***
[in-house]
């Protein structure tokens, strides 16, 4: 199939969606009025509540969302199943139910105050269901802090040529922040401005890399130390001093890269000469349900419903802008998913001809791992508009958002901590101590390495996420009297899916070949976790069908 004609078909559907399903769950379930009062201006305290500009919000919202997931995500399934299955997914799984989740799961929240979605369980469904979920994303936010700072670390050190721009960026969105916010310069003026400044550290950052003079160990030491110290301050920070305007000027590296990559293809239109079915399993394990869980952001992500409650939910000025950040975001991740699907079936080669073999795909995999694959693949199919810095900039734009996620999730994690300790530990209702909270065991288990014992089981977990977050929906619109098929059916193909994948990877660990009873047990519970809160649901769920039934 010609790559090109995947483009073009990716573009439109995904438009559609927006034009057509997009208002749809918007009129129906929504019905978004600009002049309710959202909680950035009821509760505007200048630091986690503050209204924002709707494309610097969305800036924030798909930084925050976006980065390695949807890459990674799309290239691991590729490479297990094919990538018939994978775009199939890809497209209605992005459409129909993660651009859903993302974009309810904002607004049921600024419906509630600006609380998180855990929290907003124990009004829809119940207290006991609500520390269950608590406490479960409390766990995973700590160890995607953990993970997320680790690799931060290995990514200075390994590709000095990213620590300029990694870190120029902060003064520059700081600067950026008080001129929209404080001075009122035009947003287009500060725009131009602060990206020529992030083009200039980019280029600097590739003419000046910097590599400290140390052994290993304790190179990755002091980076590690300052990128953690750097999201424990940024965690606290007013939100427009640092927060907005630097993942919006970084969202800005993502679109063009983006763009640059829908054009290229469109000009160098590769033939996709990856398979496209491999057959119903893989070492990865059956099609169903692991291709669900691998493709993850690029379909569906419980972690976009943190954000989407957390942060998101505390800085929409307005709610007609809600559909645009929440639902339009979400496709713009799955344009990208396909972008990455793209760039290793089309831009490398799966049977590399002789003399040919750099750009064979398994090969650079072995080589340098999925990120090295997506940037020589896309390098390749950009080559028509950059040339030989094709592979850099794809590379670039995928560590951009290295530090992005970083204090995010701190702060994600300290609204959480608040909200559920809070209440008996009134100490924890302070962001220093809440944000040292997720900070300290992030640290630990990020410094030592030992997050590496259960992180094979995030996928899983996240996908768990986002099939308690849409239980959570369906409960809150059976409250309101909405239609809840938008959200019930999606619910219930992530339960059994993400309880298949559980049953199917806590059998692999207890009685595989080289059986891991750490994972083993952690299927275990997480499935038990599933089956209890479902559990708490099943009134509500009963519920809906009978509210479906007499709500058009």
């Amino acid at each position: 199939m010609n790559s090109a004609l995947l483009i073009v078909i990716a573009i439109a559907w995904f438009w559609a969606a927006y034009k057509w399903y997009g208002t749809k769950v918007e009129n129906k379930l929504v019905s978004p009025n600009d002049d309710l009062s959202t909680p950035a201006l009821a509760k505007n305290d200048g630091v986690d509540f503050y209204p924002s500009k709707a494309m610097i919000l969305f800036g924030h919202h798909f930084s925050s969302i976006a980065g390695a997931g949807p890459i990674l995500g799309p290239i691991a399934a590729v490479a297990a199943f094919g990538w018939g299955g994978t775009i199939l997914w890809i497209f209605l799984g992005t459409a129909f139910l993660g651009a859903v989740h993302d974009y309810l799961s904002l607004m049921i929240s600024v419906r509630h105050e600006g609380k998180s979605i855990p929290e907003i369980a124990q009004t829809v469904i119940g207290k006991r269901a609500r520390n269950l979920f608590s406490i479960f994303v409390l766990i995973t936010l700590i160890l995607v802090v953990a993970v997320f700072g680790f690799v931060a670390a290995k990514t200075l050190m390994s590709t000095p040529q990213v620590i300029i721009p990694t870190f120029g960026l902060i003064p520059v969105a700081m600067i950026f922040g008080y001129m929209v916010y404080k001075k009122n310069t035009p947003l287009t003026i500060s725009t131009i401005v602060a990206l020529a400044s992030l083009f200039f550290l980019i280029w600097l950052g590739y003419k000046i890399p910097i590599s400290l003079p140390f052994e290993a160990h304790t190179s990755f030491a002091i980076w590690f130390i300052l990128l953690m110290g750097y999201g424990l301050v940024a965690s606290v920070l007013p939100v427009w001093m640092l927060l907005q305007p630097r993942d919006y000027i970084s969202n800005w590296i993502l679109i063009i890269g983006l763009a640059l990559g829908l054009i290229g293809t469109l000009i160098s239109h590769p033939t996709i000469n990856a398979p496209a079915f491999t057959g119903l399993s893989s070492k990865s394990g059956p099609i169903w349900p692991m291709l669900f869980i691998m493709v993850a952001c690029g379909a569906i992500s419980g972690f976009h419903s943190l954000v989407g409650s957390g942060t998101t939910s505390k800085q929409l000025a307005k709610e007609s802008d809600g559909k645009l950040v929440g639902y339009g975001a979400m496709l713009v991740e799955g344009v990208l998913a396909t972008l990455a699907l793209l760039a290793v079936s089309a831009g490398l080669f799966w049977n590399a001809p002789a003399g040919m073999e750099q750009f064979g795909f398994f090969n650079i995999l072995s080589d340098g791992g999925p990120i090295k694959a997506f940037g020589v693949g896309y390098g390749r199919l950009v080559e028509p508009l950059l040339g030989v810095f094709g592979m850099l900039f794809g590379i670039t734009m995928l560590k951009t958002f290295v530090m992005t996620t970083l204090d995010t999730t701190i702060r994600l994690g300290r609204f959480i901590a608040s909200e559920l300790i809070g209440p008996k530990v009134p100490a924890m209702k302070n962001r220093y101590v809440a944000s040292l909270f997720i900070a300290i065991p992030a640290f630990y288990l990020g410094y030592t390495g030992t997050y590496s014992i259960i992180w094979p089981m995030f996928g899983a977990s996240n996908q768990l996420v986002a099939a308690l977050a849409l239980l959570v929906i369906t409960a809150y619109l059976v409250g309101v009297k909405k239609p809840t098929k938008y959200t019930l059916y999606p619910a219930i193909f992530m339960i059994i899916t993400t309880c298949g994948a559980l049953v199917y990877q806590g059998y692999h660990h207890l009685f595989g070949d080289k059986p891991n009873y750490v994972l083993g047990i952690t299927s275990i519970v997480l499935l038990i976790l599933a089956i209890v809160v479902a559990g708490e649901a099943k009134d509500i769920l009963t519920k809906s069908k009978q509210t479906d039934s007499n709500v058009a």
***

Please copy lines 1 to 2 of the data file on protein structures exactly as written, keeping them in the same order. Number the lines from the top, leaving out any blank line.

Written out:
[in-house]
């Protein structure tokens, strides 16, 4: 199939969606009025509540969302199943139910105050269901802090040529922040401005890399130390001093890269000469349900419903802008998913001809791992508009958002901590101590390495996420009297899916070949976790069908 004609078909559907399903769950379930009062201006305290500009919000919202997931995500399934299955997914799984989740799961929240979605369980469904979920994303936010700072670390050190721009960026969105916010310069003026400044550290950052003079160990030491110290301050920070305007000027590296990559293809239109079915399993394990869980952001992500409650939910000025950040975001991740699907079936080669073999795909995999694959693949199919810095900039734009996620999730994690300790530990209702909270065991288990014992089981977990977050929906619109098929059916193909994948990877660990009873047990519970809160649901769920039934 010609790559090109995947483009073009990716573009439109995904438009559609927006034009057509997009208002749809918007009129129906929504019905978004600009002049309710959202909680950035009821509760505007200048630091986690503050209204924002709707494309610097969305800036924030798909930084925050976006980065390695949807890459990674799309290239691991590729490479297990094919990538018939994978775009199939890809497209209605992005459409129909993660651009859903993302974009309810904002607004049921600024419906509630600006609380998180855990929290907003124990009004829809119940207290006991609500520390269950608590406490479960409390766990995973700590160890995607953990993970997320680790690799931060290995990514200075390994590709000095990213620590300029990694870190120029902060003064520059700081600067950026008080001129929209404080001075009122035009947003287009500060725009131009602060990206020529992030083009200039980019280029600097590739003419000046910097590599400290140390052994290993304790190179990755002091980076590690300052990128953690750097999201424990940024965690606290007013939100427009640092927060907005630097993942919006970084969202800005993502679109063009983006763009640059829908054009290229469109000009160098590769033939996709990856398979496209491999057959119903893989070492990865059956099609169903692991291709669900691998493709993850690029379909569906419980972690976009943190954000989407957390942060998101505390800085929409307005709610007609809600559909645009929440639902339009979400496709713009799955344009990208396909972008990455793209760039290793089309831009490398799966049977590399002789003399040919750099750009064979398994090969650079072995080589340098999925990120090295997506940037020589896309390098390749950009080559028509950059040339030989094709592979850099794809590379670039995928560590951009290295530090992005970083204090995010701190702060994600300290609204959480608040909200559920809070209440008996009134100490924890302070962001220093809440944000040292997720900070300290992030640290630990990020410094030592030992997050590496259960992180094979995030996928899983996240996908768990986002099939308690849409239980959570369906409960809150059976409250309101909405239609809840938008959200019930999606619910219930992530339960059994993400309880298949559980049953199917806590059998692999207890009685595989080289059986891991750490994972083993952690299927275990997480499935038990599933089956209890479902559990708490099943009134509500009963519920809906009978509210479906007499709500058009």